There’s a timeless tradition – well, as timeless a tradition as one can reasonably have in a genre that was born in living memory – of metal engaging with the works of J.R.R. Tolkien. Unsurprisingly, for a genre as nerdy and hellbent on escapism, there’s many a metalhead that has looked towards the landscape of Middle Earth as a primary vehicle through which to channel their musical and conceptual ideas. From the classic occultism and fairy-tale lore that fascinated proto-metal bands and the bubbling lysergic cauldrons of stoner metal to the high-flying realms of power metal, there’s really not a genre of metal that hasn’t been profoundly impacted by Tolkien’s storytelling, either directly or otherwise.
Black metal, however, is perhaps the most affected genre in the whole of metal when it comes to picking up where the Lord of the Rings left off. Plenty of legacy acts in the genre, like Burzum and Gorgoroth, take their name from the culture or geography of Middle Earth, and oft-celebrated bands like Summoning have contributed to a plenitude of albums that stake their conceptual claims within Tolkien’s canon.
It is into this tradition that black metal band Keys of Orthanc inaugurate themselves with Dush agh Golnauk, a conceptual album that explores the darkest elements of evil within the Lord of the Rings, aptly using an energetic, serrated-knife style that blends a rather straightforward attack with ice-sheets of sound courtesy of atmospheric guitars and the beautifully cheesy – yet somehow still grim – synthesizers that characterize epic black metal. It’s a whirlwind of music: it attacks from all angles with storm and fury, at some times howling and at others more calm, but always maintaining that feel of unpredictability and aggression. That is to say, Keys of Orthanc succinctly, and with extreme jurisprudence regarding the trimming of fat, channel the sort of natural grandeur that black metal does at its core, but without sacrificing the dark and occult nature that most befits the subject matter at hand.
However, also like a powerful wind, Dush agh Golnauk is, at its core, somewhat insubstantial. Clocking in at about half the length of most atmospheric black metal albums at roughly 35 minutes, five of which are devoted to a meandering outro track, Keys of Orthanc sound like they’re ending this album right as they’re just getting started finding their footing. While the dedication to the task at hand is admirable, more variation both among the tracks and within them would have done Dush agh Golnauk a world of good in terms of maintaining energy throughout instead of merely coasting off their impressive sonic monomania.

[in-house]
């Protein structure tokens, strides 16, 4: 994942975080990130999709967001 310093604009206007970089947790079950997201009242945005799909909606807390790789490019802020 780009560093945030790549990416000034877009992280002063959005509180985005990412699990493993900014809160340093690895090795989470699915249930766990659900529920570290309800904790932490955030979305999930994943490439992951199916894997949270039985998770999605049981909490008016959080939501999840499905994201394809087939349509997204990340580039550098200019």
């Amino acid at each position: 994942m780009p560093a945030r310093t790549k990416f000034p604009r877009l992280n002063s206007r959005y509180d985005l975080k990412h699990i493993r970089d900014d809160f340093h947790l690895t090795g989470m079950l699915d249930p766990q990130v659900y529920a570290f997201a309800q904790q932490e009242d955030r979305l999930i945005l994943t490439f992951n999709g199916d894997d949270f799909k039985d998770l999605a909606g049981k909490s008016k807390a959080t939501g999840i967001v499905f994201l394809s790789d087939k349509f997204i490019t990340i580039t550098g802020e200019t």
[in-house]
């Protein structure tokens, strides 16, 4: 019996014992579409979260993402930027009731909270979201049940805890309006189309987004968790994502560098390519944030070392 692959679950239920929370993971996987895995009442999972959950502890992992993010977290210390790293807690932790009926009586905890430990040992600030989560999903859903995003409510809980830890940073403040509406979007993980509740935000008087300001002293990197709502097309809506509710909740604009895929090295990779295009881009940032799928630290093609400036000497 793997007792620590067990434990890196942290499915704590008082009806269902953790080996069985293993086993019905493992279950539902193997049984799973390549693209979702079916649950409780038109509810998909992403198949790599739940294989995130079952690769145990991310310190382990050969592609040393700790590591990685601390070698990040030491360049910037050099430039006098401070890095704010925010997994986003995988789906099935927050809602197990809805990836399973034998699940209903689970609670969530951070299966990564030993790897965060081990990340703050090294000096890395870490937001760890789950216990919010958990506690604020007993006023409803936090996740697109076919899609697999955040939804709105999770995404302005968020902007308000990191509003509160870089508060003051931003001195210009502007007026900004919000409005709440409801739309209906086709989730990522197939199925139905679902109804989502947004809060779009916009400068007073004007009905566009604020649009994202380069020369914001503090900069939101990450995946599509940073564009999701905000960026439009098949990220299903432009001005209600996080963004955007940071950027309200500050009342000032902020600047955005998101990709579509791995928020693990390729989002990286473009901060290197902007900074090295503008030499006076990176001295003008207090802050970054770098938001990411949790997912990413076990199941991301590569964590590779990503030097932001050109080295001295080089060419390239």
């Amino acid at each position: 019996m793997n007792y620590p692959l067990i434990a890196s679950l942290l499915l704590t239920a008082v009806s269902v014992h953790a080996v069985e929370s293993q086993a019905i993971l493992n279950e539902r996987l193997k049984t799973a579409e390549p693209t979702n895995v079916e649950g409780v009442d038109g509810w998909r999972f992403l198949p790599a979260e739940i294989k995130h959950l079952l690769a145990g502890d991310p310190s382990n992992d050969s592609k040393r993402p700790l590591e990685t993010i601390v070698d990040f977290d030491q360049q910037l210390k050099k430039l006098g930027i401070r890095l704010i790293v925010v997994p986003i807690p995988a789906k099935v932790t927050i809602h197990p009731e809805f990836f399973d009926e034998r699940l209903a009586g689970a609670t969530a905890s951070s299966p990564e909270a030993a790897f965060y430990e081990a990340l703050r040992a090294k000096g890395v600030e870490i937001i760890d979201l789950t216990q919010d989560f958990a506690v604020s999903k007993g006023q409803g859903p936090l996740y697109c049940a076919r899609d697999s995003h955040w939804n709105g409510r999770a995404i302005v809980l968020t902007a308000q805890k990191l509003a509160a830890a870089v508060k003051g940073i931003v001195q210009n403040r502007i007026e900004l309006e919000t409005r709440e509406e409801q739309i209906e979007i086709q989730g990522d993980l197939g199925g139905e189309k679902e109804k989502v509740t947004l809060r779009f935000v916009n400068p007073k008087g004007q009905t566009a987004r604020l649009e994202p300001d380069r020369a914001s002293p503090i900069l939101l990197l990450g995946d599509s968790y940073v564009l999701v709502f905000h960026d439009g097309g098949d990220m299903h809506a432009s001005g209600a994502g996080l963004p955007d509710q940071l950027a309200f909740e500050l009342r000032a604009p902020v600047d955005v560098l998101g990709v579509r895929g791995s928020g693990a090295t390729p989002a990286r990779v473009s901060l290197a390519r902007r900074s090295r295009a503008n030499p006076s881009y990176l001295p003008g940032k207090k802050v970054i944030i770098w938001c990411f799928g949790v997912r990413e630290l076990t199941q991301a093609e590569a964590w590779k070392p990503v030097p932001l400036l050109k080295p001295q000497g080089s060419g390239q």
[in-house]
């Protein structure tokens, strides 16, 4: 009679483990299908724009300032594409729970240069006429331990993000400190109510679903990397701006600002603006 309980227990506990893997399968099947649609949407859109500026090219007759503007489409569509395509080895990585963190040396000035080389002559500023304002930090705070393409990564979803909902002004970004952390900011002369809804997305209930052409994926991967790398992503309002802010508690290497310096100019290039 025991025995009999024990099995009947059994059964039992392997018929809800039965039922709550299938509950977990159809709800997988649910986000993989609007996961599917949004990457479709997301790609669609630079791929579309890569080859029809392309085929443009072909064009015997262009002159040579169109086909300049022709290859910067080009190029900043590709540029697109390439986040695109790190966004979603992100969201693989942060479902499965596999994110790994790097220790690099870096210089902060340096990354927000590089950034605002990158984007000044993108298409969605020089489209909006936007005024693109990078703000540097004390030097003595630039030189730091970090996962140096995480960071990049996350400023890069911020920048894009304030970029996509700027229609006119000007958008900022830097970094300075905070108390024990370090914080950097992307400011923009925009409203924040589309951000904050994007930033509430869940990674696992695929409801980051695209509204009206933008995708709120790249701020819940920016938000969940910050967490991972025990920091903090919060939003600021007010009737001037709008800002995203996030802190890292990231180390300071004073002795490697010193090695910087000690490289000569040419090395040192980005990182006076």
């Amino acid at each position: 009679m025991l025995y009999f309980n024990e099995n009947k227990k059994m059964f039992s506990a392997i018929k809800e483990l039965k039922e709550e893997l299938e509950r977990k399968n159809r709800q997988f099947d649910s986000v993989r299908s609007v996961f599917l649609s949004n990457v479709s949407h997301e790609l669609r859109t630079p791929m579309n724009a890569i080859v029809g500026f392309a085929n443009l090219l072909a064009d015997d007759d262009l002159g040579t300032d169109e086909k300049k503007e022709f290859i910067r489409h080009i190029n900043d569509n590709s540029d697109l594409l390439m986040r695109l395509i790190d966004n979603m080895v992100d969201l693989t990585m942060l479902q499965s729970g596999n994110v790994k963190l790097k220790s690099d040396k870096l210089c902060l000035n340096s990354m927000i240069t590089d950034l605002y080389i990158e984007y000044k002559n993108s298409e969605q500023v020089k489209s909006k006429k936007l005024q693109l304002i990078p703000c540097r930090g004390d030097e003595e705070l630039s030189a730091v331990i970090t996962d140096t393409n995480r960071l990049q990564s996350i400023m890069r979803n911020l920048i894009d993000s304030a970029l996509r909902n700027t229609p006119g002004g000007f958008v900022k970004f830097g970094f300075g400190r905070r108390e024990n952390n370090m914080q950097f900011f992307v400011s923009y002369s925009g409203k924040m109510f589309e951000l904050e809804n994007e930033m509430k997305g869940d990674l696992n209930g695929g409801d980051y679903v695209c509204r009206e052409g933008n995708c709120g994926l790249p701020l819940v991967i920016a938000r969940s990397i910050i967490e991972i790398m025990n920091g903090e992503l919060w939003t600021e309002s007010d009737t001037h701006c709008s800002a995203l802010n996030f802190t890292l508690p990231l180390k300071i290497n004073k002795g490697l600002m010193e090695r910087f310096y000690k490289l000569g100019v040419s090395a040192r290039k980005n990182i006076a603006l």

While it would be a lie to call this a stellar debut, or even necessary listening, Dush agh Golnauk should not be mistaken for a bad album. Keys of Orthanc have created what is, at worst, perfectly serviceable atmospheric/epic-leaning black metal that merely cannot quite fit the shoes it seeks to fill as a Tolkien-inspired metal record. However, for a first outing, what Keys of Orthanc have managed to do is commendable, and tapping into such a rich conceptual vein of metal certainly benefited them far more than it hindered them; the context of Middle Earth and what it entails can be a huge boon to enjoying a record such as this. I don’t know if I’d recommend this album per se, but it’s absolutely worth keeping an eye on Keys of Orthanc to see how they grow as a band from here on out. They have potential in spades.
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Dush agh Golnauk was originally released in February, but has seen a June re-release complete with vinyl and CDs through Naturmacht Productions. It’s out now on streaming services as well.